Is Comet NEOWISE a Bad Omen for 2020?

Comet NEOWISE from Fairmount, IN (James Dean's boyhood home and Jim Davis's current residence) on July 18, 2020. Photo by Guillermo Gonzalez.

By Guillermo Gonzalez Published on July 20, 2020

You may have missed the great comet of the last century, Hale-Bopp, in 1997. If so, right now you have another chance to see a comet. Comet NEOWISE slipped into the evening skies a few days ago, and it has been climbing steadily above the dusk glow every night since. It becomes visible to our eyes only one every 6,800 years. The last humans to see the comet lived 2,800 years before Abraham left Ur of the Chaldees.

Dark moonless skies have given even casual observers great views, and photographers have produced stunning pictures. I observed it the last couple nights away from city lights and could see its tail with my naked eye. (I took the picture accompanying this article.)

If you want to photograph it, you will need to mount your digital camera on a tripod, set the ISO to at least 800, and take at least a 20 second exposure. Look towards the northwest between the horizon and the Big Dipper at least 30 minutes after sunset. You can check out the finding charts here.

The visitor is fading, however, and the moon returns to the evening skies mid-week, overwhelming the light of the faint comet. So, the next few nights will likely be your last chance to spot it. If you have a pair of binoculars or a telescope, you can continue to follow it through August.

Comets as Omens?

In ancient times, astrologers and others viewed eclipses and comets as harbingers and omens. They tried to divine messages from these omens and deliver them to their rulers. The Jewish scholar Josephus, for instance, believed that the apparition of a comet (Halley’s) in 65/66 AD, which appeared as a sword over Jerusalem, foretold the destruction of Jerusalem in 70 AD.

Given this history, it’s hard not to notice that 2020 has also been an eventful year — to say the least. Many countries have shut down their economies to deal with a pandemic. Violent riots continue not just in the US, but around the world. Historic churches burn in France and the US. The most famous church in history, the Hagia Sophia, has been converted into a mosque. Millions of Christians speculate that the end is near. And this wild ride isn’t over yet.

Genesis tells us that God created the heavenly bodies, at least in part, “for signs and for seasons and for days and years.” So, you might wonder: Is comet NEOWISE a sign of these and other dreadful events still to come? Is God trying to tell us something with this comet?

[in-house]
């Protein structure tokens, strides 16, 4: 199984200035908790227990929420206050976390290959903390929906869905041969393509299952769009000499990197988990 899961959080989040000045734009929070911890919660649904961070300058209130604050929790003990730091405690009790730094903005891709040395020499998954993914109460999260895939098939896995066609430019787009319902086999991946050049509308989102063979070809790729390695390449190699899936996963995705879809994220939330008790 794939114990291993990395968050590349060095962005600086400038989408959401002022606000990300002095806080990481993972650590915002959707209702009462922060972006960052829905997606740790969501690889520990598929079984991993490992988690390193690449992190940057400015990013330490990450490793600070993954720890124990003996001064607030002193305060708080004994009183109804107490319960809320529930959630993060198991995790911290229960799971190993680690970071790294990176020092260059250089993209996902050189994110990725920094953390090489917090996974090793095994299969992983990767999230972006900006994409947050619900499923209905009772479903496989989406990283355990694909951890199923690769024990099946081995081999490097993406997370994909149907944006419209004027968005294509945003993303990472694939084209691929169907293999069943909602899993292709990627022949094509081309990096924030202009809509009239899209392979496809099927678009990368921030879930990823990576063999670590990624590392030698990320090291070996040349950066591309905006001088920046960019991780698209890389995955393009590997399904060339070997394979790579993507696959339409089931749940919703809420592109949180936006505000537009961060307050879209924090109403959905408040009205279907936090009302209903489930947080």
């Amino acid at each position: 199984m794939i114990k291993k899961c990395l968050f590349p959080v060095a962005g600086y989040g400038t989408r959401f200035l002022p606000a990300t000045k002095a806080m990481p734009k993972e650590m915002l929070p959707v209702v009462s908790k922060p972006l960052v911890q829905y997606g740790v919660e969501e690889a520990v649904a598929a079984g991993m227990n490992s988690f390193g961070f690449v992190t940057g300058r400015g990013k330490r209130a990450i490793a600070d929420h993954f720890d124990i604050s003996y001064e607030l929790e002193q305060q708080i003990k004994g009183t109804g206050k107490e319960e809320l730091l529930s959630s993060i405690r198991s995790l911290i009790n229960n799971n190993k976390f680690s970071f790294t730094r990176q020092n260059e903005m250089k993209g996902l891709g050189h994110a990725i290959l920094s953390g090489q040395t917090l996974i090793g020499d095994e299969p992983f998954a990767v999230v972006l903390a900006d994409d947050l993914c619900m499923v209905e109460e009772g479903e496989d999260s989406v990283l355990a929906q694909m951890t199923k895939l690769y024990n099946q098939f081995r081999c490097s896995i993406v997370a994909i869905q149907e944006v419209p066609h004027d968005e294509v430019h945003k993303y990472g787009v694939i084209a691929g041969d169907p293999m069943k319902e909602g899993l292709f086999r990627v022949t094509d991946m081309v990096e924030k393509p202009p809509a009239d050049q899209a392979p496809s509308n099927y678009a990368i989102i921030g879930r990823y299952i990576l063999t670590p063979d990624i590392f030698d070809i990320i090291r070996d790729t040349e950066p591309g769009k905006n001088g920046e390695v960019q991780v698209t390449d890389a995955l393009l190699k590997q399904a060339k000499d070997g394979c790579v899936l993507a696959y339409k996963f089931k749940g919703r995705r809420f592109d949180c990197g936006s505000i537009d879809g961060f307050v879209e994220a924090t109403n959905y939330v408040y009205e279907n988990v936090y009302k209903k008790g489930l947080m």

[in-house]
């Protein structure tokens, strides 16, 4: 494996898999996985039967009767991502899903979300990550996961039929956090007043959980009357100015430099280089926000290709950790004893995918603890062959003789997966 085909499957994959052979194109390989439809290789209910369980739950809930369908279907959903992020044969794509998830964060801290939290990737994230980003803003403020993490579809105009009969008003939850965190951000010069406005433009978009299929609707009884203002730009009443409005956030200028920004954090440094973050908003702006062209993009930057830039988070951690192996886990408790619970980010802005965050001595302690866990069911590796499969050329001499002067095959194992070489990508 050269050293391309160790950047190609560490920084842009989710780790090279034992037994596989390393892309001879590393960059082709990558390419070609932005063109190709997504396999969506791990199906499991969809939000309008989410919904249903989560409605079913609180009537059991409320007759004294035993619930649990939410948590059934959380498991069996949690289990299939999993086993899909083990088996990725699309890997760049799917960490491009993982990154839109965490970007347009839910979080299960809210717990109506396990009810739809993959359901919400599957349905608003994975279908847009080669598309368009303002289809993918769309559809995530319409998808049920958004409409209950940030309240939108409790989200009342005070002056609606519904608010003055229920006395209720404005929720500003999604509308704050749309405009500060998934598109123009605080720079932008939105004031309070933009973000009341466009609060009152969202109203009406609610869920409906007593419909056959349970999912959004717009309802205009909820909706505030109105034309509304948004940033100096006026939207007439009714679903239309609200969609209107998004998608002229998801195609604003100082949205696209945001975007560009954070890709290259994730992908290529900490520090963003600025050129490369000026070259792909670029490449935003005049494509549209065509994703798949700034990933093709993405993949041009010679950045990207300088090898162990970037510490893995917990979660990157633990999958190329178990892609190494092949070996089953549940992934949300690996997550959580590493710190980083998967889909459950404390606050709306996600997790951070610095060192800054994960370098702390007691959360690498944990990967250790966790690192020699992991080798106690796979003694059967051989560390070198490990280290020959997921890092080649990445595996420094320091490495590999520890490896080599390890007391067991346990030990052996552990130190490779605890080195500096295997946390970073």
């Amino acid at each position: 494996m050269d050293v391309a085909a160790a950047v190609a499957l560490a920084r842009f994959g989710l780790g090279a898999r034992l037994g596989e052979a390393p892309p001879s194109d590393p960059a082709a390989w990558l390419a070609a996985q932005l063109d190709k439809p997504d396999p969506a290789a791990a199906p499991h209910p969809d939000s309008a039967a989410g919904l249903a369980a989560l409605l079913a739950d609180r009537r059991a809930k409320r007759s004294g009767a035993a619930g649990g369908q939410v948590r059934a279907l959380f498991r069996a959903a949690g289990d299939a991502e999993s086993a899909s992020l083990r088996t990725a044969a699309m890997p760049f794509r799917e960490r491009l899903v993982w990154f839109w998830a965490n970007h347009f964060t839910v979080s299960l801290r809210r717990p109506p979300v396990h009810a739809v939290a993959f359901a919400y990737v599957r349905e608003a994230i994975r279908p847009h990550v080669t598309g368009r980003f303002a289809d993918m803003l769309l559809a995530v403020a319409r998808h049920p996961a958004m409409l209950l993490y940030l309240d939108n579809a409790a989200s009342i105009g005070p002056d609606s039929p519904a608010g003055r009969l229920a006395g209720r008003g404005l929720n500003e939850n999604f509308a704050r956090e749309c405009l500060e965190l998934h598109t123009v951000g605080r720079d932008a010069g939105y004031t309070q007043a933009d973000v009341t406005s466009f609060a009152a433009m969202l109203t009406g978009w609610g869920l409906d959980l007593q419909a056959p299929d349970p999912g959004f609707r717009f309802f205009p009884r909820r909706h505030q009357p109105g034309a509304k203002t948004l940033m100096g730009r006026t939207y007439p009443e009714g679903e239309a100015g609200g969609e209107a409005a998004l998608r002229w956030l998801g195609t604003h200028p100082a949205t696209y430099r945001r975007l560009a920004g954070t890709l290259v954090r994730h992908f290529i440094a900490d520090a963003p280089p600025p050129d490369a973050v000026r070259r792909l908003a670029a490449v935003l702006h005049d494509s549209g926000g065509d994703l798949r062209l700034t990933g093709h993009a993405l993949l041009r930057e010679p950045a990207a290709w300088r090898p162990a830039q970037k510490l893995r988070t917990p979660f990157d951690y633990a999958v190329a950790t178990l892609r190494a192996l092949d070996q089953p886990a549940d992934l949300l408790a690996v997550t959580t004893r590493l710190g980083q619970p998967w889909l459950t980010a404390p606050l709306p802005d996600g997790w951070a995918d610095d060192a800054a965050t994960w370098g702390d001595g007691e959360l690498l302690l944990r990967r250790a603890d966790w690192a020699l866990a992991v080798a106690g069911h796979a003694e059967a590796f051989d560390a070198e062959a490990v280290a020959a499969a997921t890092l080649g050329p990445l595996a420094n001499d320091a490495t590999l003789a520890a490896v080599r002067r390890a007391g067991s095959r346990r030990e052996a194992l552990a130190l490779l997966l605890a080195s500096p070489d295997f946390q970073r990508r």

We should be careful about trying to read too much into this.

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First of all, comets are, by themselves, ambiguous signs. We’re more likely to read meaning into their appearance, rather than out of them.

After all, comets follow a regular schedule. These cosmic snowballs are all members of our Solar System. They orbit the Sun with the planets and asteroids. They just have elliptical orbits that send them into the outer regions far from our host star. As a result, we see them only when they visit our neighborhood in the inner part of our Solar System. They might seem to appear at random, unlike the moon and other planets. But they still keep a regular schedule.

Second, they’re not all that rare. Bright comets visit our skies several times a century. Hale-Bopp was one of the brightest comets of the last few centuries. It likely was the most observed comet in human history.

Comet Halley’s 1985/6 apparition was not as impressive, though it’s 1910 apparition was a good one. Historically, 1997, 1985/6 and 1910 were not all that noteworthy. Of course, one can go back and scour the headlines and associate any event with a bright comet. But that would be cherry picking.

There’s also the danger that if people believe a comet is a portent of doom, then they may do harmful things they might otherwise not have done. For example, the 1910 apparition of Halley’s comet added to the unrest just prior to the Xinhai Revolution in China.

Third, reading omens from regular celestial events can easily pass over into the occult, especially if we use them to guide our actions. In fact, the Bible prohibits the practice of interpreting omens (Deut. 18:10-12). So, we should be careful in looking for signs where they don’t exist.

Of course, God can and does use celestial events as signs. The Star of Bethlehem is our best example. Some scholars think it was a comet. But in its details, it provided a unique sign, a pointer to the coming messiah, not an omen.

The Glory of God

In general, Christians should resist the worldly temptation to use the sky to foretell the future. It makes sense that comets, eclipses, and the like sometimes terrified our ancestors. But in most cases, we should read these events not as omens, but as highlights of the heavens “declaring the glory of God and “proclaiming his handiwork” (Psalm 19).

Indeed, the heavens do that even in a very bad year.

 

Guillermo Gonzalez is an astronomer and Senior Fellow of the Discovery Institute. He received his Ph.D. in astronomy from the University of Washington, Seattle in 1993. He is also co-author, with Jay W. Richards, of The Privileged Planet: How our Place in the Cosmos is Designed for Discovery.

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